Degnan recalls, “It was an awesome way to have your spirits lifted and feel good about your place in the office—especially coming from many [people] you never talk to.”
Melanie Duppins of DonorsChoose says their “people-first” culture is the number one reason why employees have long tenures at the organization. DonorsChoose uses the YouEarnedIt platform, which allows staff to give each other shout outs and accumulate points. Recipients can redeem the points for cash donations to DonorsChoose classrooms.
Research shows that the way employees treat each other impacts stress levels. Most of us are probably aware of techniques for managing toxic relationships in the workplace. But there are also ways to foster a positive work environment.
At the Cara Program, a Chicago-based nonprofit that helps adults affected by homelessness and poverty get and keep quality jobs, stakeholders engage in a daily ritual that evolved organically over the organization’s 25-year history. Every morning, clients, staff, and guests gather in a circle in the organization’s meeting room and answer a question of the day, such as “Who or what gives you great joy and why?” or “What has happened in your life that has motivated you to change?” Participants share inspiring stories of personal growth and change. The morning ritual is not a visual show for donors but a chance for all to reflect on what makes everyone human. Staff and visitors alike say the experience is energizing.
Henry Tims, executive director of 92nd Street Y and co-founder of Giving Tuesday, says a staff member, Rabbi Peter Rubenstein, leads a weekly Kiddush every Friday. Rabbi Rubenstein’s role is to oversee Jewish Life at the Y, something at the core of the organization’s work. The weekly staff ritual is an opportunity to step back and connect with colleagues. Tims, who is not Jewish, observes, “It provides such a simple but meaningful moment and has attracted not just Jewish colleagues but those of a range of faiths. Many look forward to it all week, just to take the chance to stop and be together. It reminded me of how powerful these rituals can be.”
Mindfulness as a Team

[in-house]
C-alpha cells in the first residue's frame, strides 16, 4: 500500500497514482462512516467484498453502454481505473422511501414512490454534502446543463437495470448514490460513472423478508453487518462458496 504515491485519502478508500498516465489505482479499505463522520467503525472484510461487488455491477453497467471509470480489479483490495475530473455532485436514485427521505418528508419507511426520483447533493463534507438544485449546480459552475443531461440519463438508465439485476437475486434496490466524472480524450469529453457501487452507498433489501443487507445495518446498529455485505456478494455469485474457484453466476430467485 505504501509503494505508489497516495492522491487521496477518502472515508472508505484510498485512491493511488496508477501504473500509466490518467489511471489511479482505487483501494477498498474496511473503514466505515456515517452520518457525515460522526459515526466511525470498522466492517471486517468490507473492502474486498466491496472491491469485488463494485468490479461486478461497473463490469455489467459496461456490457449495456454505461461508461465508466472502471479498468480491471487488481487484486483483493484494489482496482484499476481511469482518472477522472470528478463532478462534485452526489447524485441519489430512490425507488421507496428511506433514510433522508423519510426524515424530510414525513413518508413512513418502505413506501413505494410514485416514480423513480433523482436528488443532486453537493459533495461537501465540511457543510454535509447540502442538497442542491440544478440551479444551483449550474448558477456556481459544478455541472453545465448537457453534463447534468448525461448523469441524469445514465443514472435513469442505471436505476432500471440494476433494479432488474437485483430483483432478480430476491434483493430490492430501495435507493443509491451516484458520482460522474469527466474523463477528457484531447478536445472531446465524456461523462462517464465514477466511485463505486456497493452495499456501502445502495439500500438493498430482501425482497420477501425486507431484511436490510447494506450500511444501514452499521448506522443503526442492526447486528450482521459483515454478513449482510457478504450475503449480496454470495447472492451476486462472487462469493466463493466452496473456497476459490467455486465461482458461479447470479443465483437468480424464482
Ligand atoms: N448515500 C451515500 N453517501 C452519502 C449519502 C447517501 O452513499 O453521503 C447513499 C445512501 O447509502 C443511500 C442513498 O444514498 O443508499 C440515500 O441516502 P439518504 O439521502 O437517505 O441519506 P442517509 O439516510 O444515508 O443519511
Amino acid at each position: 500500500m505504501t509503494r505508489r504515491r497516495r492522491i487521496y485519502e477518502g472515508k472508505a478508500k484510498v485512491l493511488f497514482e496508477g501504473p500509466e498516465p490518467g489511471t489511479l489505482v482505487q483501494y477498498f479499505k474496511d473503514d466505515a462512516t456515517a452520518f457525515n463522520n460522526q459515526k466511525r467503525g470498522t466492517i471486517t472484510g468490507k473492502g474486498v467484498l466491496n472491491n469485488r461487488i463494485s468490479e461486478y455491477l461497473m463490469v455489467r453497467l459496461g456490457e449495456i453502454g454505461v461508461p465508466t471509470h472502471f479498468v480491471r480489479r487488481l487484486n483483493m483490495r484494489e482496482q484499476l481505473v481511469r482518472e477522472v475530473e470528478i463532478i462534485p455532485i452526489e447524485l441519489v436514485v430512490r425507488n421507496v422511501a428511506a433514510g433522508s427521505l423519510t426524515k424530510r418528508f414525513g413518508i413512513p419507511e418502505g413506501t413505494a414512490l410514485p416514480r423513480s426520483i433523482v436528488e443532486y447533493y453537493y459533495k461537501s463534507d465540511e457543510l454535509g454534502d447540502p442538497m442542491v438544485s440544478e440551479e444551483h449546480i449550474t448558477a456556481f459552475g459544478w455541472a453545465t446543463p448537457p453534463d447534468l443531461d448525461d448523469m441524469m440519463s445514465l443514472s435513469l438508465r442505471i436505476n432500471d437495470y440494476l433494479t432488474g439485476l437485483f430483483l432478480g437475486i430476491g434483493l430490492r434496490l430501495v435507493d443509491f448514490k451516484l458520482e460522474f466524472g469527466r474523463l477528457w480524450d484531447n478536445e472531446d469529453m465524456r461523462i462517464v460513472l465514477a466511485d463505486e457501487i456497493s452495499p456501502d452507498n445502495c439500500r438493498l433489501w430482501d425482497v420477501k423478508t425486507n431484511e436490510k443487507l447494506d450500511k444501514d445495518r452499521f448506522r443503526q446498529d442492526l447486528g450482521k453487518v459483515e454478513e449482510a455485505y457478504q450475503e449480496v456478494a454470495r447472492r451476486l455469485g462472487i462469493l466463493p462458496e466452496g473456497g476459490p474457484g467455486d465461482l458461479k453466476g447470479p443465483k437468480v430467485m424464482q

Offering an option to take a break for mindfulness activities at work can benefit everyone on your team.
Caroline Contillo, an Idealist staff member in New York City who is trained as a mindfulness instructor, leads a weekly mindfulness break at the office. She uses an empty conference room, arranges chairs in a circle, and guides people through the techniques. There is time for questions and comments at the end. The whole practice takes about 30 minutes.
Getting creative at work can help staff get out of unhealthy ruts and spark fresh thinking while giving everyone’s brains some downtime to recharge. Creativity activities don’t have to be time-consuming or complicated.
Susie Bowie, executive director of the Manatee Community Foundation, says the organization she was with previously—Community Foundation of Sarasota County—put up a white board in the break room. John Annis, senior vice president of community investment, started writing the beginning of a story on it. Staff members were encouraged to add another three to four words to it. This simple activity continued and not only built something funny or interesting for everyone to enjoy but also encouraged collaboration in a creative activity. The cues were the whiteboard and dry erase markers.
It has been a stressful year and we in the nonprofit sector need to collectively build our resilience muscles to be ready for whatever 2017 might bring our way. Are you ready to make and keep a happy healthy New Year’s resolution for your nonprofit? Come join us and other nonprofit professionals sharing ways to become more resilient in 2017.
Beth Kanter and Aliza Sherman are the co-authors of The Happy Healthy Nonprofit: Strategies for Impact without Burnout. Beth Kanter @kanter was named one of the most influential women in technology by Fast Company and is the award-winning author of The Networked Nonprofit books. She is an internationally acclaimed master trainer and speaker.
Aliza Sherman @alizasherman is a web and social media pioneer; founder of Cybergrrl, Inc., the first women-owned, full-service Internet company; and Webgrrls International, the first Internet networking organization for women. She is a motivational keynote speaker and the author of 11 books, including Social Media Engagement for Dummies.